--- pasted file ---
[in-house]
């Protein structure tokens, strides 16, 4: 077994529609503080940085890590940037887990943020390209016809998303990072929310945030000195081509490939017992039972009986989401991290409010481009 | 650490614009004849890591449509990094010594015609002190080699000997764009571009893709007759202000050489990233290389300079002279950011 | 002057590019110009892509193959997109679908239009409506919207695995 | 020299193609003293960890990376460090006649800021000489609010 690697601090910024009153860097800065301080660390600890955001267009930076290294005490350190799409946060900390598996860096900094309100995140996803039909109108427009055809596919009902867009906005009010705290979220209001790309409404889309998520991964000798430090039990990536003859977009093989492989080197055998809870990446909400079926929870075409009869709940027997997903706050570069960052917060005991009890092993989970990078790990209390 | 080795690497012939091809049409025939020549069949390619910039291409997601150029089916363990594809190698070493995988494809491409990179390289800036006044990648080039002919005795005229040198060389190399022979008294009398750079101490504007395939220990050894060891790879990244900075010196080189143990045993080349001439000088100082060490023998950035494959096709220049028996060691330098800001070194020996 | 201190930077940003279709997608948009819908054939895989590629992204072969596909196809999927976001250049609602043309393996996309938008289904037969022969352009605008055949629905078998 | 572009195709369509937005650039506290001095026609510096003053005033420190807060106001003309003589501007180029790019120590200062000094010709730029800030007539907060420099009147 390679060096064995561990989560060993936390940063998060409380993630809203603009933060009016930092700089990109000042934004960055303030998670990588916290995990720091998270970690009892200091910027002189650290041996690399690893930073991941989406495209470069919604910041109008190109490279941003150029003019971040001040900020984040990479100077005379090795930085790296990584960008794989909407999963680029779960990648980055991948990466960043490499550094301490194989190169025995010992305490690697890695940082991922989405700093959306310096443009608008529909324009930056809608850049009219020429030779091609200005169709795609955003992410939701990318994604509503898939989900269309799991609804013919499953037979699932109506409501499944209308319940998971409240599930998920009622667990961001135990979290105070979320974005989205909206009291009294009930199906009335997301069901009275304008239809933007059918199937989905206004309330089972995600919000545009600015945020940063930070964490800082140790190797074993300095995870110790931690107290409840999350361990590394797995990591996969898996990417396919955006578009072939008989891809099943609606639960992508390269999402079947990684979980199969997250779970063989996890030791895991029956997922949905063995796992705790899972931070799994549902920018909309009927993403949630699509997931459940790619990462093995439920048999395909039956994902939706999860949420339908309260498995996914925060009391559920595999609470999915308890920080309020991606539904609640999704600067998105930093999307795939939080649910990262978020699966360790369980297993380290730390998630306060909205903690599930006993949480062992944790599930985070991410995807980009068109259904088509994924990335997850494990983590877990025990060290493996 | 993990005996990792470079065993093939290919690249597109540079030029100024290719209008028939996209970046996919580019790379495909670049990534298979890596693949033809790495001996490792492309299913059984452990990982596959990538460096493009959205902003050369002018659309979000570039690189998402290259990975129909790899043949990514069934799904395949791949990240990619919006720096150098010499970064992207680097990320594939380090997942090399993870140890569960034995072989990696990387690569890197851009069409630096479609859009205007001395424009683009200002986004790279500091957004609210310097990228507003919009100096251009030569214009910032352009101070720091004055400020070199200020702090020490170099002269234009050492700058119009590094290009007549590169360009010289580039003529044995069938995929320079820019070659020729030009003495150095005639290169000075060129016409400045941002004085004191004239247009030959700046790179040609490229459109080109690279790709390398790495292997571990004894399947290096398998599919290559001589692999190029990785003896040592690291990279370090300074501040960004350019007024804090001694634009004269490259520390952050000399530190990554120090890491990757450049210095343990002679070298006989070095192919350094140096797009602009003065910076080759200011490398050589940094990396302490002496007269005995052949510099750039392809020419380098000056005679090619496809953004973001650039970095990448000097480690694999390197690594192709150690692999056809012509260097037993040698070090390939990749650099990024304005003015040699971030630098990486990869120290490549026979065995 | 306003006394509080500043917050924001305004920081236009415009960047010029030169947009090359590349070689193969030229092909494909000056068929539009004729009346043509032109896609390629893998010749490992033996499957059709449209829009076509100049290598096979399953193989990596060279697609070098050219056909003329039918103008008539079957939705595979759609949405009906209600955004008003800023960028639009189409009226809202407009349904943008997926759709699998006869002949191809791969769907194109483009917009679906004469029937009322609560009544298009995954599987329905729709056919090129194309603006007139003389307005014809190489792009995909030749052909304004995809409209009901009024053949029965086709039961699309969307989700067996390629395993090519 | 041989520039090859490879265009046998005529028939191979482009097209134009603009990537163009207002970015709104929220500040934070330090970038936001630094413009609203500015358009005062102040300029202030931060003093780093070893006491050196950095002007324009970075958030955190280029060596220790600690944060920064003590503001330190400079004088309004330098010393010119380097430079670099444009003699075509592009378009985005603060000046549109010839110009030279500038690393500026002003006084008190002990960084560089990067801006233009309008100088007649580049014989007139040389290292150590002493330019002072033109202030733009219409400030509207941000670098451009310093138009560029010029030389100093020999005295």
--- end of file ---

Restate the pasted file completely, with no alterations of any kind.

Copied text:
[in-house]
């Protein structure tokens, strides 16, 4: 077994529609503080940085890590940037887990943020390209016809998303990072929310945030000195081509490939017992039972009986989401991290409010481009 | 650490614009004849890591449509990094010594015609002190080699000997764009571009893709007759202000050489990233290389300079002279950011 | 002057590019110009892509193959997109679908239009409506919207695995 | 020299193609003293960890990376460090006649800021000489609010 690697601090910024009153860097800065301080660390600890955001267009930076290294005490350190799409946060900390598996860096900094309100995140996803039909109108427009055809596919009902867009906005009010705290979220209001790309409404889309998520991964000798430090039990990536003859977009093989492989080197055998809870990446909400079926929870075409009869709940027997997903706050570069960052917060005991009890092993989970990078790990209390 | 080795690497012939091809049409025939020549069949390619910039291409997601150029089916363990594809190698070493995988494809491409990179390289800036006044990648080039002919005795005229040198060389190399022979008294009398750079101490504007395939220990050894060891790879990244900075010196080189143990045993080349001439000088100082060490023998950035494959096709220049028996060691330098800001070194020996 | 201190930077940003279709997608948009819908054939895989590629992204072969596909196809999927976001250049609602043309393996996309938008289904037969022969352009605008055949629905078998 | 572009195709369509937005650039506290001095026609510096003053005033420190807060106001003309003589501007180029790019120590200062000094010709730029800030007539907060420099009147 390679060096064995561990989560060993936390940063998060409380993630809203603009933060009016930092700089990109000042934004960055303030998670990588916290995990720091998270970690009892200091910027002189650290041996690399690893930073991941989406495209470069919604910041109008190109490279941003150029003019971040001040900020984040990479100077005379090795930085790296990584960008794989909407999963680029779960990648980055991948990466960043490499550094301490194989190169025995010992305490690697890695940082991922989405700093959306310096443009608008529909324009930056809608850049009219020429030779091609200005169709795609955003992410939701990318994604509503898939989900269309799991609804013919499953037979699932109506409501499944209308319940998971409240599930998920009622667990961001135990979290105070979320974005989205909206009291009294009930199906009335997301069901009275304008239809933007059918199937989905206004309330089972995600919000545009600015945020940063930070964490800082140790190797074993300095995870110790931690107290409840999350361990590394797995990591996969898996990417396919955006578009072939008989891809099943609606639960992508390269999402079947990684979980199969997250779970063989996890030791895991029956997922949905063995796992705790899972931070799994549902920018909309009927993403949630699509997931459940790619990462093995439920048999395909039956994902939706999860949420339908309260498995996914925060009391559920595999609470999915308890920080309020991606539904609640999704600067998105930093999307795939939080649910990262978020699966360790369980297993380290730390998630306060909205903690599930006993949480062992944790599930985070991410995807980009068109259904088509994924990335997850494990983590877990025990060290493996 | 993990005996990792470079065993093939290919690249597109540079030029100024290719209008028939996209970046996919580019790379495909670049990534298979890596693949033809790495001996490792492309299913059984452990990982596959990538460096493009959205902003050369002018659309979000570039690189998402290259990975129909790899043949990514069934799904395949791949990240990619919006720096150098010499970064992207680097990320594939380090997942090399993870140890569960034995072989990696990387690569890197851009069409630096479609859009205007001395424009683009200002986004790279500091957004609210310097990228507003919009100096251009030569214009910032352009101070720091004055400020070199200020702090020490170099002269234009050492700058119009590094290009007549590169360009010289580039003529044995069938995929320079820019070659020729030009003495150095005639290169000075060129016409400045941002004085004191004239247009030959700046790179040609490229459109080109690279790709390398790495292997571990004894399947290096398998599919290559001589692999190029990785003896040592690291990279370090300074501040960004350019007024804090001694634009004269490259520390952050000399530190990554120090890491990757450049210095343990002679070298006989070095192919350094140096797009602009003065910076080759200011490398050589940094990396302490002496007269005995052949510099750039392809020419380098000056005679090619496809953004973001650039970095990448000097480690694999390197690594192709150690692999056809012509260097037993040698070090390939990749650099990024304005003015040699971030630098990486990869120290490549026979065995 | 306003006394509080500043917050924001305004920081236009415009960047010029030169947009090359590349070689193969030229092909494909000056068929539009004729009346043509032109896609390629893998010749490992033996499957059709449209829009076509100049290598096979399953193989990596060279697609070098050219056909003329039918103008008539079957939705595979759609949405009906209600955004008003800023960028639009189409009226809202407009349904943008997926759709699998006869002949191809791969769907194109483009917009679906004469029937009322609560009544298009995954599987329905729709056919090129194309603006007139003389307005014809190489792009995909030749052909304004995809409209009901009024053949029965086709039961699309969307989700067996390629395993090519 | 041989520039090859490879265009046998005529028939191979482009097209134009603009990537163009207002970015709104929220500040934070330090970038936001630094413009609203500015358009005062102040300029202030931060003093780093070893006491050196950095002007324009970075958030955190280029060596220790600690944060920064003590503001330190400079004088309004330098010393010119380097430079670099444009003699075509592009378009985005603060000046549109010839110009030279500038690393500026002003006084008190002990960084560089990067801006233009309008100088007649580049014989007139040389290292150590002493330019002072033109202030733009219409400030509207941000670098451009310093138009560029010029030389100093020999005295």